Restrictive covenants (also called deed covenants) have been affecting buyers of real estate for as long as property has been transferring ownership. Such covenants are a condition of sale for real property, placed on the buyer by the seller or passed on from previous owners. By purchasing the property, the buyer agrees to abide by these restrictions on the use of the property.
Restrictive covenants are especially important to buyers of homes for sale; since they, like zoning laws, restrict how you may use your own property. Where city officials enforce public zoning laws, private parties enforce restrictive covenants -- generally a homeowners association or individuals who are affected by violations.
Restrictive homes for sale covenants protect the value of the home, itself, as well as the properties surrounding it. Some homes for sale covenants protect the people who live in close proximity to the property, such as other condominium or townhouse owners.
In earlier and not so charitable times, such covenants restricted to whom you could sell your home. Upscale areas of a city wanted to keep their neighborhoods free of particular races or ethnic groups. In the '50s and '60s, such covenants were deemed unconstitutional by the 5th and 14th Amendments to the U.S. Constitution, as well as unlawful by federal and state statutes.
Now, such homes for sale covenants are imposed to maintain a certain character and appearance of the neighborhood. Some examples are not being able to erect a chain link fence around your home, satellite dishes must be out-of-sight (a hard thing to do, if they are to function properly), you cannot park recreational vehicles at your home, or you cannot pitch a tent in your backyard for your children. Some homes for sale covenants are very restrictive -- for example, you cannot leave your trashcan in the street for more than one hour after trash pickup. Some homes for sale covenants dictate the maximum length of your grass or the exterior color of your home. Some control such mundane things as what type of pet you can own (if any), and during which hours of the day you can vacuum your carpets.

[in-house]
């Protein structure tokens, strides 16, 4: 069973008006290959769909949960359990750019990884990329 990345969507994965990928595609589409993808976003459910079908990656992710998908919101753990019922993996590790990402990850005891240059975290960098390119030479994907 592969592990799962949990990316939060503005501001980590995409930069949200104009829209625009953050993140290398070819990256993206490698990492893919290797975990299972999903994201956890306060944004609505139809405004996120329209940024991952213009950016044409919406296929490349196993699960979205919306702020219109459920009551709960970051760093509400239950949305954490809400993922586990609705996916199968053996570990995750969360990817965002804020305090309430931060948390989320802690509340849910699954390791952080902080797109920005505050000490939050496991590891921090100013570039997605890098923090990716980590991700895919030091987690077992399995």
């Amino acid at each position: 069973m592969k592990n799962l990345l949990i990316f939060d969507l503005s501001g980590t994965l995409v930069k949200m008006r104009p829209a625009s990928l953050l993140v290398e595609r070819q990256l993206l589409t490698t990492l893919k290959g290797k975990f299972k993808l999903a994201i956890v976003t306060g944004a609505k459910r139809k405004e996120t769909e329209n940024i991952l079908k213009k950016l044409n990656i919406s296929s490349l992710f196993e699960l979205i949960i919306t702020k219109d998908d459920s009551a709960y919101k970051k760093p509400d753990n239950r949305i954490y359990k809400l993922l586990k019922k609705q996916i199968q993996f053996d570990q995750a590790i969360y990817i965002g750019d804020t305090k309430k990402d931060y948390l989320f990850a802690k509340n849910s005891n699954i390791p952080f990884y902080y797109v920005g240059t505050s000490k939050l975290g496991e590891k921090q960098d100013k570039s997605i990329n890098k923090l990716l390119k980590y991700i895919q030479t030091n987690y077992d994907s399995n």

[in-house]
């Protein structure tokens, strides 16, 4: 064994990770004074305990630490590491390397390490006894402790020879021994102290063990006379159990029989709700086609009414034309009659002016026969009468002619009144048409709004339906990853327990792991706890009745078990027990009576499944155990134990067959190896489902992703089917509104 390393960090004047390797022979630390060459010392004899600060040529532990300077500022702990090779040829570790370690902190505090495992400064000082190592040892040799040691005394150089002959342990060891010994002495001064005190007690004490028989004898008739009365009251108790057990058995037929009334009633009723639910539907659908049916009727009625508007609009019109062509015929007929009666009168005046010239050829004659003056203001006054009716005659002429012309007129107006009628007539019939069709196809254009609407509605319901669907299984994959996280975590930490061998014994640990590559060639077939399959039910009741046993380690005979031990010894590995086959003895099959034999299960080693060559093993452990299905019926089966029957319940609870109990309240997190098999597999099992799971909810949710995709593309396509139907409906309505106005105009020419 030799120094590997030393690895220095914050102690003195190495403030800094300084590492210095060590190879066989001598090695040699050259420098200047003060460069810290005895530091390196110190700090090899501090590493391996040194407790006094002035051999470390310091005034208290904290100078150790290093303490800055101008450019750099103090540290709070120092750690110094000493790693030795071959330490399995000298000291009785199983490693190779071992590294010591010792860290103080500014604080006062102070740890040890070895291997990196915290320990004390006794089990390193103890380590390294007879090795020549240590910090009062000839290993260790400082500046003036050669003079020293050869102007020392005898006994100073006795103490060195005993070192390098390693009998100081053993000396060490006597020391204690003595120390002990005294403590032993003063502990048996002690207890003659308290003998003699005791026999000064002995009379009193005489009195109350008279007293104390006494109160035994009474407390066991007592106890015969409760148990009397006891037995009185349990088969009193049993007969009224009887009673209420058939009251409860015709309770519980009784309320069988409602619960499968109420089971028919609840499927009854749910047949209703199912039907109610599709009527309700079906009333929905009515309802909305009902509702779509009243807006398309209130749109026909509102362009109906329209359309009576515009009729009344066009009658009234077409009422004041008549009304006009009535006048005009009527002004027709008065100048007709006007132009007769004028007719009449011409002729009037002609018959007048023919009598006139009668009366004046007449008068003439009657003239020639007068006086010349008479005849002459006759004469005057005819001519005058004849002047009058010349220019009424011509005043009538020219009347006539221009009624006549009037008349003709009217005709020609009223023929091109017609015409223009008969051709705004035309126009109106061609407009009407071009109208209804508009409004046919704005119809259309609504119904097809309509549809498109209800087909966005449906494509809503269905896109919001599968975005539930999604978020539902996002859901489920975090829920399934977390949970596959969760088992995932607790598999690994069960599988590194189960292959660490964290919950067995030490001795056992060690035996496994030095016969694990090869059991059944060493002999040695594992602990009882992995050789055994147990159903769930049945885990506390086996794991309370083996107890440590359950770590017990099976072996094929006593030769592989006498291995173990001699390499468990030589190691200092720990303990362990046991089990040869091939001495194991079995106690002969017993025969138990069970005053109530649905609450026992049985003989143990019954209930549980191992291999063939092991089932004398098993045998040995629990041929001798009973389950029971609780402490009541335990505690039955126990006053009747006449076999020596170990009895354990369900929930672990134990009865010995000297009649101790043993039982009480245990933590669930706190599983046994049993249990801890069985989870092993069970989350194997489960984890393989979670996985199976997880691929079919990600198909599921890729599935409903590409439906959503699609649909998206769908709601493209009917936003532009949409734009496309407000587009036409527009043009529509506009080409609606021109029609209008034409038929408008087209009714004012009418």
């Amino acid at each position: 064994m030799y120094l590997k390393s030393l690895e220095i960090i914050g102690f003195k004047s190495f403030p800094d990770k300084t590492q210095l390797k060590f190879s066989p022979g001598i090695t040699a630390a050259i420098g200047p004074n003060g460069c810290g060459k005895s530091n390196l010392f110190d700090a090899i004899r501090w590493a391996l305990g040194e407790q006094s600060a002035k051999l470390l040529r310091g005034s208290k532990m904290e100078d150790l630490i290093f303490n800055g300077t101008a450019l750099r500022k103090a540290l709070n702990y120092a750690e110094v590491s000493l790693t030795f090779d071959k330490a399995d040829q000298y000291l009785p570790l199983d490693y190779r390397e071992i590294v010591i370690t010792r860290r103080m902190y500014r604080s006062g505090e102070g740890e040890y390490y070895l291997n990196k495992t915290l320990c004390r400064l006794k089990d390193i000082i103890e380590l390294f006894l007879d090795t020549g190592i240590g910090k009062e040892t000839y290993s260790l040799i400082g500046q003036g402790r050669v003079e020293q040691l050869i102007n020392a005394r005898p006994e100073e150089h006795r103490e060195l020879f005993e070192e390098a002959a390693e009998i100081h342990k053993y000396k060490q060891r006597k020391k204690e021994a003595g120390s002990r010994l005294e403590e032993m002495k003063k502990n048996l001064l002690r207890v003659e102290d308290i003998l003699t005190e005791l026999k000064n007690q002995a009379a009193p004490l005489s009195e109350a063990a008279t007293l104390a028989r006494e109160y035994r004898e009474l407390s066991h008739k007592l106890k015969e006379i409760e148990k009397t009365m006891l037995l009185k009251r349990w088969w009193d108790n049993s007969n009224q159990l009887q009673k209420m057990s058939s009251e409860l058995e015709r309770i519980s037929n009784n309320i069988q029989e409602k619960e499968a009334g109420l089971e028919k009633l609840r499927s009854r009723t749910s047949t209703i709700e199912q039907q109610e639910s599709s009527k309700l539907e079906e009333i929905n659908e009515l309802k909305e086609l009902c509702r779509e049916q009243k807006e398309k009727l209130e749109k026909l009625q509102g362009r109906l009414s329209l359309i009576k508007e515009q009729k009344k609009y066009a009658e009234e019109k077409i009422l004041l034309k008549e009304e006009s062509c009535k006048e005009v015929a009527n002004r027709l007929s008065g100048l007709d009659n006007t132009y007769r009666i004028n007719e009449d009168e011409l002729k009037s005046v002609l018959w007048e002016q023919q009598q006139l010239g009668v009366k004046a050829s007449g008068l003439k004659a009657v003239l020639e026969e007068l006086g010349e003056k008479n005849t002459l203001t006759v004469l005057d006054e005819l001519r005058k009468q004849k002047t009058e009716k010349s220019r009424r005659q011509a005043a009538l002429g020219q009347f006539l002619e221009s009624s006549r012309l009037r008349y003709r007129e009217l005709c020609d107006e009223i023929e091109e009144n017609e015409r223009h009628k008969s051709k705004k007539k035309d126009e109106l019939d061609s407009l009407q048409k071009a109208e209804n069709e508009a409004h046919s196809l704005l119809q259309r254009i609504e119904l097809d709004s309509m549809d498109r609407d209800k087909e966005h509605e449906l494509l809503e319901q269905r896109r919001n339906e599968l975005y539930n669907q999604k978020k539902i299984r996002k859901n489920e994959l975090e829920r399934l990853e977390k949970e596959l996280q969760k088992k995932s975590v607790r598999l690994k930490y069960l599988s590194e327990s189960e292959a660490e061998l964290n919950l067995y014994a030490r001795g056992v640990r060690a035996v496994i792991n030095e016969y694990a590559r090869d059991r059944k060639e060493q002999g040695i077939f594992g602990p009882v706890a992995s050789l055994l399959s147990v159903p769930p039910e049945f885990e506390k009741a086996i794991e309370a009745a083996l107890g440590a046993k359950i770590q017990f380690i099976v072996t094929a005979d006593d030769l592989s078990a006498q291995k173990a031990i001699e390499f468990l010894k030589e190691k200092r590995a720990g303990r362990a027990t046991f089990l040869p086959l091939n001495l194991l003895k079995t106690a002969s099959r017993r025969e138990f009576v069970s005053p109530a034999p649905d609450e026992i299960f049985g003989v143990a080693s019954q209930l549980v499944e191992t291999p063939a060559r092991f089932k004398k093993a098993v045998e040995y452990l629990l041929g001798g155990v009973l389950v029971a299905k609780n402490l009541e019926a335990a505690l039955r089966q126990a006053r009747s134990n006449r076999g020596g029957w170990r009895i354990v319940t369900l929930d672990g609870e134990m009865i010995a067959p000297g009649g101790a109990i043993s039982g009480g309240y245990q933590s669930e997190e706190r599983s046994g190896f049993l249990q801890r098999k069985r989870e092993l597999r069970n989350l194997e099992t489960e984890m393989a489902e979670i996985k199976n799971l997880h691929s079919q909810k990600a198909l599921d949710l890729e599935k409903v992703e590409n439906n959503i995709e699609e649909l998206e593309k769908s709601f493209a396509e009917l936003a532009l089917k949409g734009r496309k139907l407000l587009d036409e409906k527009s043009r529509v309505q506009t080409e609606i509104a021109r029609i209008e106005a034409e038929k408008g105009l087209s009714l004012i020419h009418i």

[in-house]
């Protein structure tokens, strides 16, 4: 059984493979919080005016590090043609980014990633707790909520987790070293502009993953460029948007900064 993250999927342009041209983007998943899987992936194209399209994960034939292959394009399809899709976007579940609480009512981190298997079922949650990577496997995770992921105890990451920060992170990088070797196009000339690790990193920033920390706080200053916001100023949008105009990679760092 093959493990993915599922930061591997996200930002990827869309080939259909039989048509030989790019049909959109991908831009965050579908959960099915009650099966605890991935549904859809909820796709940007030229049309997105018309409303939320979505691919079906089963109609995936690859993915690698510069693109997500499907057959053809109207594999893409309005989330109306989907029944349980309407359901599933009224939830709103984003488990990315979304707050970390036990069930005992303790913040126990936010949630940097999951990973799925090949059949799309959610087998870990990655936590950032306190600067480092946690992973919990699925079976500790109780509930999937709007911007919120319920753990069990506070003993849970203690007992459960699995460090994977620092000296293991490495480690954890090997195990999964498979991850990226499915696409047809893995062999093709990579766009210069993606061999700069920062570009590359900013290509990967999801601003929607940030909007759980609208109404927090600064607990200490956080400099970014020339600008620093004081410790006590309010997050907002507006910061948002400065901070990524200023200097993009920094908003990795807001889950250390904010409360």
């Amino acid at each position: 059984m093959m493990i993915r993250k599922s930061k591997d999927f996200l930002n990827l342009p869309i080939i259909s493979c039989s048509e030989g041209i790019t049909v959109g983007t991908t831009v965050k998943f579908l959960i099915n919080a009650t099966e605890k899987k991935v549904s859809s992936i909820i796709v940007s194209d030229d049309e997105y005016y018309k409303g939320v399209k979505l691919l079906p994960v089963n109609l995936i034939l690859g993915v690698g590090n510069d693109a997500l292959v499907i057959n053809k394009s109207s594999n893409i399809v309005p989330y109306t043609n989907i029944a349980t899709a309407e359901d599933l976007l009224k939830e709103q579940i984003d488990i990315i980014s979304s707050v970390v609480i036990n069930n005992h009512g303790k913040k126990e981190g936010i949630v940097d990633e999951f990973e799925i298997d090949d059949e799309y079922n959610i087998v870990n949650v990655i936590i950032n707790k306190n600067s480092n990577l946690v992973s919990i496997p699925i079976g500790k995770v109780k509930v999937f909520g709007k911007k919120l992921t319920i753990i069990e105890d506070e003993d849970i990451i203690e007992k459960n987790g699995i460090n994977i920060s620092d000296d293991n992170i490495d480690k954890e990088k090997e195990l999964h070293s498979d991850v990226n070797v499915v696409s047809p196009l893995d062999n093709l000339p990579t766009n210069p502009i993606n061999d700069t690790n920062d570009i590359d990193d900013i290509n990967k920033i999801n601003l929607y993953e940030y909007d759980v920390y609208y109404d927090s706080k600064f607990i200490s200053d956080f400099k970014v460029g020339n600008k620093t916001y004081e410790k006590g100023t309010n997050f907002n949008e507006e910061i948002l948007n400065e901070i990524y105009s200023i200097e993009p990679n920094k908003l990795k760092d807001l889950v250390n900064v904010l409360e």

Violations of homes for sale covenants have serious consequences. You may be fined for most offenses; however, costly lawsuits have occurred from unresolved violations.
It is not the seller's responsibility to alert a buyer to restrictive covenants on homes for sale. The restrictive covenants generally are on file with the county in which the homes for sale is located. During the purchase process, a title search or abstract update should expose and highlight any covenants for the buyer and his/her real estate attorney to review before the purchase of the homes for sale.
Unfortunately, this process does not occur until after a homes for sale buyer has made an offer. That means a buyer always should check for restrictive covenants BEFORE making an offer on a homes for sale, or AT LEAST make the offer subject to review and acceptance of all covenants.